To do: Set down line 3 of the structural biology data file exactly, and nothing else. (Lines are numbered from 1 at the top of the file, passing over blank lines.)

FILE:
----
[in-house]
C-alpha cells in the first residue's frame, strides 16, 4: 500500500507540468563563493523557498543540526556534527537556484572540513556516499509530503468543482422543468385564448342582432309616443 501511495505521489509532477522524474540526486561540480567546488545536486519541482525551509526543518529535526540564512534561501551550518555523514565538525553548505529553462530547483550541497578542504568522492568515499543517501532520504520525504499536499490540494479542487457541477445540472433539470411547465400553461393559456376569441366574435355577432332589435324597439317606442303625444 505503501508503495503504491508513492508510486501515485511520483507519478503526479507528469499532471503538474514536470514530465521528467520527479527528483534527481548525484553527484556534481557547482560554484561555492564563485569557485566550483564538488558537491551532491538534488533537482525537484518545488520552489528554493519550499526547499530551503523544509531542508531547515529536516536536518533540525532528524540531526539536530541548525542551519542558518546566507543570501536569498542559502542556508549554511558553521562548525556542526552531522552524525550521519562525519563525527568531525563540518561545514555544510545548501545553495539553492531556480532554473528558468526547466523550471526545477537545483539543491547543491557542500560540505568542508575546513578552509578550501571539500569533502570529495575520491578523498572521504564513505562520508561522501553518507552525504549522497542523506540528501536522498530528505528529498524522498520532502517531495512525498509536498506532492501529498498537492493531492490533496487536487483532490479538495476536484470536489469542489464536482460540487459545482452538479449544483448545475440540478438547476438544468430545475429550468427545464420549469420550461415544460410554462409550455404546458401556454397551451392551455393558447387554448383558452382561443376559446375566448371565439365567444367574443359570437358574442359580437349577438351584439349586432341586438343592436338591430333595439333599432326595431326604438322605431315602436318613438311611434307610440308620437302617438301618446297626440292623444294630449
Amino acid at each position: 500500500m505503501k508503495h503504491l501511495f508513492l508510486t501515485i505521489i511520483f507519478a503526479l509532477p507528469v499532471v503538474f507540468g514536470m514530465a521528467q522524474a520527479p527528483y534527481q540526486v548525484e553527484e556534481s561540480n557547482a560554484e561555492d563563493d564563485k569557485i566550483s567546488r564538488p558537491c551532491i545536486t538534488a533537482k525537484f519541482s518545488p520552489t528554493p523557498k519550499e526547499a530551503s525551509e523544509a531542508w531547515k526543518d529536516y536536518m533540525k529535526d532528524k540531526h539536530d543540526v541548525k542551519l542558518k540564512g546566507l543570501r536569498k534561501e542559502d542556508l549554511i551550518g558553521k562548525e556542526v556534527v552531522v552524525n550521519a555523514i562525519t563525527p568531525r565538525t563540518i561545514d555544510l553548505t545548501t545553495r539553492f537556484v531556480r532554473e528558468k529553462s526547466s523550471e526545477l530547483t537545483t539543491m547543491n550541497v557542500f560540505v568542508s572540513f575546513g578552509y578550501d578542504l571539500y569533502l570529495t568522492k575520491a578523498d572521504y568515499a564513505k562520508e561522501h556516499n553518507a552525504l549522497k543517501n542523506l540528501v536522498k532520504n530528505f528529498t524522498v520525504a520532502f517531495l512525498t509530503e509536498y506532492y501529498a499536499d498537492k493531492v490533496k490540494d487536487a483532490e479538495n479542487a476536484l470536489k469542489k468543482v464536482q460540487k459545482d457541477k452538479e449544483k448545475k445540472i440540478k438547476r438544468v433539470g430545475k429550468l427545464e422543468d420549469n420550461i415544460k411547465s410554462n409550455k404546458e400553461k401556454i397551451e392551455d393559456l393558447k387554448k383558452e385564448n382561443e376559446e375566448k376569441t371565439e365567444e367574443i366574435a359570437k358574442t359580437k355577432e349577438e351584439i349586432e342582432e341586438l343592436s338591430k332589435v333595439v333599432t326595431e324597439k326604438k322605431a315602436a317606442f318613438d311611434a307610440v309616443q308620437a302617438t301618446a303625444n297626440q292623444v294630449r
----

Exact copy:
Amino acid at each position: 500500500m505503501k508503495h503504491l501511495f508513492l508510486t501515485i505521489i511520483f507519478a503526479l509532477p507528469v499532471v503538474f507540468g514536470m514530465a521528467q522524474a520527479p527528483y534527481q540526486v548525484e553527484e556534481s561540480n557547482a560554484e561555492d563563493d564563485k569557485i566550483s567546488r564538488p558537491c551532491i545536486t538534488a533537482k525537484f519541482s518545488p520552489t528554493p523557498k519550499e526547499a530551503s525551509e523544509a531542508w531547515k526543518d529536516y536536518m533540525k529535526d532528524k540531526h539536530d543540526v541548525k542551519l542558518k540564512g546566507l543570501r536569498k534561501e542559502d542556508l549554511i551550518g558553521k562548525e556542526v556534527v552531522v552524525n550521519a555523514i562525519t563525527p568531525r565538525t563540518i561545514d555544510l553548505t545548501t545553495r539553492f537556484v531556480r532554473e528558468k529553462s526547466s523550471e526545477l530547483t537545483t539543491m547543491n550541497v557542500f560540505v568542508s572540513f575546513g578552509y578550501d578542504l571539500y569533502l570529495t568522492k575520491a578523498d572521504y568515499a564513505k562520508e561522501h556516499n553518507a552525504l549522497k543517501n542523506l540528501v536522498k532520504n530528505f528529498t524522498v520525504a520532502f517531495l512525498t509530503e509536498y506532492y501529498a499536499d498537492k493531492v490533496k490540494d487536487a483532490e479538495n479542487a476536484l470536489k469542489k468543482v464536482q460540487k459545482d457541477k452538479e449544483k448545475k445540472i440540478k438547476r438544468v433539470g430545475k429550468l427545464e422543468d420549469n420550461i415544460k411547465s410554462n409550455k404546458e400553461k401556454i397551451e392551455d393559456l393558447k387554448k383558452e385564448n382561443e376559446e375566448k376569441t371565439e365567444e367574443i366574435a359570437k358574442t359580437k355577432e349577438e351584439i349586432e342582432e341586438l343592436s338591430k332589435v333595439v333599432t326595431e324597439k326604438k322605431a315602436a317606442f318613438d311611434a307610440v309616443q308620437a302617438t301618446a303625444n297626440q292623444v294630449r